Scarlet fever pandemics of this and other eras also had a profound effect on history, in addition to providing a plot device for a beloved children’s story. Charles Darwin lost two of his children to scarlet fever. The first, his beloved daughter Annie, died at the age of 10 in 1851 (two sisters, also infected, recovered from this bout). In July 1858, Darwin also lost his 18-month-old son, Charles Waring, to scarlet fever. It is believed that a bout of scarlet fever at the age of 19 months caused Helen Keller to lose her senses of vision and hearing. Scarlet fever also led to the founding of The Rockefeller University by the world’s first billionaire and the founder of Standard Oil, John D. Rockefeller, whose 3-year-old grandson died of scarlet fever. Rockefeller remains a leader in biomedical research today, including research investigating various aspects of the biology of the group A streptococcus.

Why did scarlet fever, once a scourge of childhood, end up as a relatively rare infection in developed countries? While some of this can be attributed to antibiotics (particularly from the 1950s on), both the incidence of scarlet fever and mortality from the illness started to decline well before the antibiotic era (seen on the graph above)–a phenomenon that may be attributable to the emergence of novel strains of S. pyogenes in the population which were less likely to cause scarlet fever, but more likely to spread in the population. (A similar strain replacement may have occurred in the late 1970s/early 1980s, leading to the increase in the aforementioned “flesh eating” strains of strep). Other biological factors such as herd immunity to epidemic strains, as well as social factors including decreased crowding, improved hygiene, and even milk pasteurization (milk was responsible for several large group A strep outbreaks) also probably contributed to this decrease.

Scarlet fever still remains a threat today, particularly in developing countries, but nowhere today is it as severe a disease as it was during that frightening time in the middle of the nineteenth century. However, the current outbreak in China shows how quickly this situation can change, as they’ve seen a quadrupling in the number of cases in 2011 compared to previous years and several fatalities. News stories have suggested this is some kind of “mutant” strain and has increased resistance to antibiotics, though I haven’t seen much elaboration on either of those claims. (This story touts “the new strain has about 60 percent resistance to antibiotics used to treat it, compared with 10 percent to 30 percent in previous strains,” which doesn’t make much sense as written–maybe resistance to 60% of the antibiotics tested…?) Though still of relatively low mortality compared to Victorian era, the resurgence of this disease, and the potential for the emergence of a new strain shows how quickly this disease can make a comeback. Additionally, at least one article notes a simultaneous outbreak of chickenpox–and strep plus varicella zoster (the chickenpox virus) are a can be a nasty combination.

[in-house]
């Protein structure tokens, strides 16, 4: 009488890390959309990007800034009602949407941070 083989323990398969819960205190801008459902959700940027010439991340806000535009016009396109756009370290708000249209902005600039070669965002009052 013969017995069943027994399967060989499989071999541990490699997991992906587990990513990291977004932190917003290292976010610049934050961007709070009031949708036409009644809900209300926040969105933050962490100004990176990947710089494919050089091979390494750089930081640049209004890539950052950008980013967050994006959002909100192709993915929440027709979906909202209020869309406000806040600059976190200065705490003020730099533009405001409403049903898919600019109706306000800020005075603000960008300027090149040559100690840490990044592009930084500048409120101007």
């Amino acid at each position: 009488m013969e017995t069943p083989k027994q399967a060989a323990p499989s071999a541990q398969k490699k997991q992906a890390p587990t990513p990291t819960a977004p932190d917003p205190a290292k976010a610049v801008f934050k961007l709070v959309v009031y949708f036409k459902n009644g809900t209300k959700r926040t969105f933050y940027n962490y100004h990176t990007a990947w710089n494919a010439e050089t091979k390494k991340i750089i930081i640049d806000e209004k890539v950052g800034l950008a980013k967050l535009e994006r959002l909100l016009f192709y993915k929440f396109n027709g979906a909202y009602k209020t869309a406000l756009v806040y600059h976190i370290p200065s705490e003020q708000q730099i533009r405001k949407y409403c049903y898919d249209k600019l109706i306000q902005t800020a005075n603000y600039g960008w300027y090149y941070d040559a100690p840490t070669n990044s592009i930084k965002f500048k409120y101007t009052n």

I also wonder if the current outbreak is really caused by a new strain as suggested, or by one that has been percolating throughout Asia for awhile and only recently hit the big time. I guess time–and hopefully sequencing data–will tell.

Further reading:

Katz SL, Morens DM. Severe streptococcal infections in historical perspective. Clin Infect
Dis 1992;14:298-307. Link.

Krause RM. Evolving microbes and re-emerging streptococcal disease. Clin Lab Med. 2002 Dec;22(4):835-48. Link.

Comments

  1. #1 IreneAdler
    July 6, 2011

    My 20-something sister had scarlet fever right here in the US of A just last year. Her doctor was completely bowled over — hadn’t seen a case in ages. Lab confirmed, though. I think that was the first time I actually knew someone who had it in my lifetime.

  2. #2 Mara
    July 6, 2011

    Scarlet fever is uncommon in the US? Wow. My 2-year-old son has had it three times! I just figured everybody got it at some point. Then again, my fully immunized son also managed to catch a mild case of chicken pox recently.

    Either my son’s doctor has lousy diagnostic skills (although the positive strep tests back him up) or my son has a real talent. Lemme see, so far: croup from RSV, croup from parainfluenza x3, scarlet fever x3, chicken pox, various colds, molluscum contagiosum, coxsackie virus…

  3. #3 Shanna
    July 6, 2011

    @Mara, I can’t speak about most of those conditions, but I personally had chicken pox twice. A very good case both times. My doctor said that in about 10% of the population, the immune system effectively “doesn’t remember” the first time, regardless of how bad you have it. The second time, I was 17 and they nearly hospitalized me (the doc wanted to, but my mom wouldn’t let them, so the doc gave her explicit instructions to follow in giving me liquids, etc…I still hate ginger ale to this day). It was pretty horrible, had them in my mouth, hair, and eyelids. When I got older and had my daughter, I had her vaccinated for chicken pox at the correct age, and she still developed it a couple of years later (which frankly didn’t surprise me a bit). The vaccine doesn’t give a 100% guarantee of never catching it for one thing, and I’m of the opinion (not medically certified, just my opinion) that my daughter inherited my tendency for the immune system to “forget” it. My sister’s son did the same thing.